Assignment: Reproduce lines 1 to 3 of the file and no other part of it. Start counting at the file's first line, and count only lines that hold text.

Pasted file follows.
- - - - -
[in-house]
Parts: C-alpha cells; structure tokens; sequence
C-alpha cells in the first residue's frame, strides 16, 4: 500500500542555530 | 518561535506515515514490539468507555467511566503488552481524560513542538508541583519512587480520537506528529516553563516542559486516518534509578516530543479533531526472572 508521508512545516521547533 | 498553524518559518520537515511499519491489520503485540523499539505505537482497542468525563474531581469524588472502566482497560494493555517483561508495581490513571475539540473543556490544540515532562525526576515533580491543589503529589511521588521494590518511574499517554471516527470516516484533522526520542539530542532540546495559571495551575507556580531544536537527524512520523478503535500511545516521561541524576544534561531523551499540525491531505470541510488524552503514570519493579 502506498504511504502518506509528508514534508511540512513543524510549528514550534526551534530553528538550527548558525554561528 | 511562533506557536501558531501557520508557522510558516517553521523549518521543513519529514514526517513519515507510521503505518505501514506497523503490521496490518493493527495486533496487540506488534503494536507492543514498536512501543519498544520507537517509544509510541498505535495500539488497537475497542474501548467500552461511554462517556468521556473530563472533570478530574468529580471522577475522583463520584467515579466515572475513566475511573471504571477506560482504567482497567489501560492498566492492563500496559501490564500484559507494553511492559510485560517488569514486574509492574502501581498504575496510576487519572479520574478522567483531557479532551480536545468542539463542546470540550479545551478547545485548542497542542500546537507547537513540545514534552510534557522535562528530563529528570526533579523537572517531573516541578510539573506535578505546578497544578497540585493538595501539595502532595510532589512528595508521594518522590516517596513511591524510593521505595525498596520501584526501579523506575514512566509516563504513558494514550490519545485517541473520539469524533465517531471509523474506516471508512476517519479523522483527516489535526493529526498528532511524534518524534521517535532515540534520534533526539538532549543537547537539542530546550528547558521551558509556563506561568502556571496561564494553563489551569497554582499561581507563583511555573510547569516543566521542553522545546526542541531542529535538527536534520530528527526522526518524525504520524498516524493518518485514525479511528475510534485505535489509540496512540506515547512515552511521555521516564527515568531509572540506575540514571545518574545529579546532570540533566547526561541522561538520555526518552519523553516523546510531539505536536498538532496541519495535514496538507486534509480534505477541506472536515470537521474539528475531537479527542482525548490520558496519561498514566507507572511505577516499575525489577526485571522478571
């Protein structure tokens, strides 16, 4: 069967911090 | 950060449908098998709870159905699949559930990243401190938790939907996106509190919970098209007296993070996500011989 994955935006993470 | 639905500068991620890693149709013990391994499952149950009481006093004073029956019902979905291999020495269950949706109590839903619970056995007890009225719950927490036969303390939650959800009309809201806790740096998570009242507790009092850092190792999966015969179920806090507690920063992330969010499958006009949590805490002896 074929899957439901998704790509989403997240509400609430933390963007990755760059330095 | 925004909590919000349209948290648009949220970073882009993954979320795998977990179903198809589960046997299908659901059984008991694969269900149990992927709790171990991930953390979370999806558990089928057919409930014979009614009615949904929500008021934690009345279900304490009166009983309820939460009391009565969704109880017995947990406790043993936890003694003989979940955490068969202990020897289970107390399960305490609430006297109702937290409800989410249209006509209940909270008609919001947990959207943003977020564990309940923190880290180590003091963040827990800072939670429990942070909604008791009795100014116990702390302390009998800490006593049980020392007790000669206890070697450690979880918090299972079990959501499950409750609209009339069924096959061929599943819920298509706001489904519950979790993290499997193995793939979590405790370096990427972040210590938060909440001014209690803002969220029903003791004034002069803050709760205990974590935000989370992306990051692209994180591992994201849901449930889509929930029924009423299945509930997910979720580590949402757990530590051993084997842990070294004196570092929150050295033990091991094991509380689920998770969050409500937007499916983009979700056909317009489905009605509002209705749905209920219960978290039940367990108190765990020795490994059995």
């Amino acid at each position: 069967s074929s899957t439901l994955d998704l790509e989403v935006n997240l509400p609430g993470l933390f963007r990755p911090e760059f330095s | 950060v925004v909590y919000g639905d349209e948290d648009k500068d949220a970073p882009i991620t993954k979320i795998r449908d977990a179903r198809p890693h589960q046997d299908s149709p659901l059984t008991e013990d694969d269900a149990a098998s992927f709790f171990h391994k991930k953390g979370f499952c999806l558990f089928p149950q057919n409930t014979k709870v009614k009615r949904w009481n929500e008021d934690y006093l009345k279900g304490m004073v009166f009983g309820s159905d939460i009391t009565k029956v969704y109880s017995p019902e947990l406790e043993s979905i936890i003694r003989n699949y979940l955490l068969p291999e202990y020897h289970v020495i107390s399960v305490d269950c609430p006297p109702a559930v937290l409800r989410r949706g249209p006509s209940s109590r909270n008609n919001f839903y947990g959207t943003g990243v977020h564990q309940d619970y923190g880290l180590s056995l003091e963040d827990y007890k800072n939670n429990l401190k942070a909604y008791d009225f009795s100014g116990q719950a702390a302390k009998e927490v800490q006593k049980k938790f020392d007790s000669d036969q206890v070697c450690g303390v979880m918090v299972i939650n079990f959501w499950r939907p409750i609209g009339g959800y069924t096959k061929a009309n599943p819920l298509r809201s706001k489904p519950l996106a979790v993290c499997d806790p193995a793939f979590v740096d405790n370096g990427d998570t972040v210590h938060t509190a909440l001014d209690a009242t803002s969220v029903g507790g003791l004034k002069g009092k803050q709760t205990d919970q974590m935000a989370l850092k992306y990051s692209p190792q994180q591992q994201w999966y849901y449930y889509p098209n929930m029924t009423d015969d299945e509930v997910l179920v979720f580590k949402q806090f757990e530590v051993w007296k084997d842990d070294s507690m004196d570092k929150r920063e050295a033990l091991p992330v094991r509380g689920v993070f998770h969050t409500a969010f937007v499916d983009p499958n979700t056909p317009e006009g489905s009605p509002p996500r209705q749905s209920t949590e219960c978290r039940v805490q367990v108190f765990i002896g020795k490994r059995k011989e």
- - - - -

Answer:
[in-house]
Parts: C-alpha cells; structure tokens; sequence
C-alpha cells in the first residue's frame, strides 16, 4: 500500500542555530 | 518561535506515515514490539468507555467511566503488552481524560513542538508541583519512587480520537506528529516553563516542559486516518534509578516530543479533531526472572 508521508512545516521547533 | 498553524518559518520537515511499519491489520503485540523499539505505537482497542468525563474531581469524588472502566482497560494493555517483561508495581490513571475539540473543556490544540515532562525526576515533580491543589503529589511521588521494590518511574499517554471516527470516516484533522526520542539530542532540546495559571495551575507556580531544536537527524512520523478503535500511545516521561541524576544534561531523551499540525491531505470541510488524552503514570519493579 502506498504511504502518506509528508514534508511540512513543524510549528514550534526551534530553528538550527548558525554561528 | 511562533506557536501558531501557520508557522510558516517553521523549518521543513519529514514526517513519515507510521503505518505501514506497523503490521496490518493493527495486533496487540506488534503494536507492543514498536512501543519498544520507537517509544509510541498505535495500539488497537475497542474501548467500552461511554462517556468521556473530563472533570478530574468529580471522577475522583463520584467515579466515572475513566475511573471504571477506560482504567482497567489501560492498566492492563500496559501490564500484559507494553511492559510485560517488569514486574509492574502501581498504575496510576487519572479520574478522567483531557479532551480536545468542539463542546470540550479545551478547545485548542497542542500546537507547537513540545514534552510534557522535562528530563529528570526533579523537572517531573516541578510539573506535578505546578497544578497540585493538595501539595502532595510532589512528595508521594518522590516517596513511591524510593521505595525498596520501584526501579523506575514512566509516563504513558494514550490519545485517541473520539469524533465517531471509523474506516471508512476517519479523522483527516489535526493529526498528532511524534518524534521517535532515540534520534533526539538532549543537547537539542530546550528547558521551558509556563506561568502556571496561564494553563489551569497554582499561581507563583511555573510547569516543566521542553522545546526542541531542529535538527536534520530528527526522526518524525504520524498516524493518518485514525479511528475510534485505535489509540496512540506515547512515552511521555521516564527515568531509572540506575540514571545518574545529579546532570540533566547526561541522561538520555526518552519523553516523546510531539505536536498538532496541519495535514496538507486534509480534505477541506472536515470537521474539528475531537479527542482525548490520558496519561498514566507507572511505577516499575525489577526485571522478571